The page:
Just a couple of guys talking

… and only me there to listen

Scott Selby (left) and Greg Campbell at the Barnes & Noble signing for their book, “Flawless.”
Photo: Justin M. Bowen

Last Friday night, zero people came to Barnes & Noble in Henderson to hear authors Scott Selby and Greg Campbell speak about their new book, Flawless: Inside the Largest Diamond Heist in History. I guess there were two, if you count me and the Las Vegas Weekly photographer, but otherwise the place was empty.

"Flawless: Inside the Largest Diamond Heist in History" by Scott Selby & Greg Campbell


From the Archives
Diamond stories are forever (03/24/10)

Too bad. Flawless is a fun book, and it says something important about man's ingenuity and capacity for stealth. The plus side of nobody showing up was that it gave me considerable time to interview Selby, a Harvard Law grad who wrote a thesis on Leonardo Notarbartolo's 2003 diamond heist, and Campbell, the guy who wrote Blood Diamonds. We talked about the theft and the subsequent interview that Notarbartolo granted Wired, in which he dramatized the heist.

Why is it that Notarbartolo's crew was able to rob 100 million dollars of diamonds from the Antwerp Diamond Center, but nobody's been able to rob a major Vegas casino?

Selby: Casinos deal with petty crime all the time, so they prepare. They expect people to steal from them, so they buy the best security in the world. The security system at the Diamond Center had never really been challenged, so the people who guarded the vault grew complacent.

So the fault was in the people, not the technology?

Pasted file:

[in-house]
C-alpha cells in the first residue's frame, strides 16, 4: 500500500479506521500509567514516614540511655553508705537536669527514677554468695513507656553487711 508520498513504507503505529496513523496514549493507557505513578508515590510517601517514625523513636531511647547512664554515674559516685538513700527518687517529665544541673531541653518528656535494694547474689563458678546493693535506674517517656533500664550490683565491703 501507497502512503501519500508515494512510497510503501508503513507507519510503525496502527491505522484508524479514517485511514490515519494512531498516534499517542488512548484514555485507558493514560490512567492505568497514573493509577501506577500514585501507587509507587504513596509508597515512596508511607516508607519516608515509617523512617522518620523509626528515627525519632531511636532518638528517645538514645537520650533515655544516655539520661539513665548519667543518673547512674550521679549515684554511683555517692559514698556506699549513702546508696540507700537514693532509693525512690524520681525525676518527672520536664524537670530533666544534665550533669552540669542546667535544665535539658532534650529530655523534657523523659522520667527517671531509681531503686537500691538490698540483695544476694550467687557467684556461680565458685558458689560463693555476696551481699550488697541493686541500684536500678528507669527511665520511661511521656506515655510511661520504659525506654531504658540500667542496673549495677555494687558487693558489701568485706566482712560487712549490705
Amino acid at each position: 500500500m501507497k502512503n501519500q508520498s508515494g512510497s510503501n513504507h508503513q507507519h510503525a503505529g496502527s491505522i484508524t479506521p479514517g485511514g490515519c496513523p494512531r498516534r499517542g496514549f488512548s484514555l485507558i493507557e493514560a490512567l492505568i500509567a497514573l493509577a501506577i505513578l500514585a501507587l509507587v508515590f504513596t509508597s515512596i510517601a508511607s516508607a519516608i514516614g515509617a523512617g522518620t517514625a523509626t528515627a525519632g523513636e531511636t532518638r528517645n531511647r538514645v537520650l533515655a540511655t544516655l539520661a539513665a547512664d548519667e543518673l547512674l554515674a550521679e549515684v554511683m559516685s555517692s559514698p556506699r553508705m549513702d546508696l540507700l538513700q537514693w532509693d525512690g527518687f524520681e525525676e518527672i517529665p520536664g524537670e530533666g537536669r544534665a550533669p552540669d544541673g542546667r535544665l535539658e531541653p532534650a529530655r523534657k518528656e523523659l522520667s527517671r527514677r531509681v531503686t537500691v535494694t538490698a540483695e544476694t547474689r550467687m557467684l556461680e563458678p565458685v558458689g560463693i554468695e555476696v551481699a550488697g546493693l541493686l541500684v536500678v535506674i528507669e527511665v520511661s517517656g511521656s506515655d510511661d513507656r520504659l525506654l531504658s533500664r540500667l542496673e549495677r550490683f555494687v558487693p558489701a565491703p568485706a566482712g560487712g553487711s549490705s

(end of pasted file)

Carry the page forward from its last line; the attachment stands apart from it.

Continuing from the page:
Campbell: Right. The technology worked fine. The CCTV cameras worked, but there were never any humans watching them. The vault's magnetic alarm worked, but they installed it on the outside of the door, as opposed to inside. They were lazy about protocols and lazy about policy, and that's why Notarbartolo was able to do what he did.

Did you get all of your facts from the detectives and police officers, or did you speak with Notarbartolo himself?

Campbell: I met with Notarbartolo in prison, and I attempted to negotiate cooperation. And he said he was happy to cooperate ... if we could pay him. He never specified an exact amount, but he claimed there was a film company that was offering him six figures. He said that he'd work with us if we could match that or beat it. Now, even if we had that kind of money—which we obviously don't—I wasn't going to pay a crook to participate. You just can't do that, for reasons that are now apparent.

You're referring to Notarbartolo's 2009 Wired interview in which he dramatized his story ...

Selby: Right. We know he lied, and we know this for a lot of reasons, but here's one: Notarbartolo said his team worked in the dark. But we know that they covered up the light detector with tape so they could work in the light. And we know that when the police came to the vault the next day, the lights were turned on. That's just one example; he said all kinds of things in the Wired interview that we know aren't true.

Why did he do that?

Campbell: My working theory is that he's trying to protect those that haven't been identified. The police never ruled out inside help. We know that his team entered through the garage, and Notarbartolo says that they didn't, and maybe that's because the garage entry implicates other people.

Do you think a heist this big will happen again during our lifetime?

Scott and Greg: Yes.


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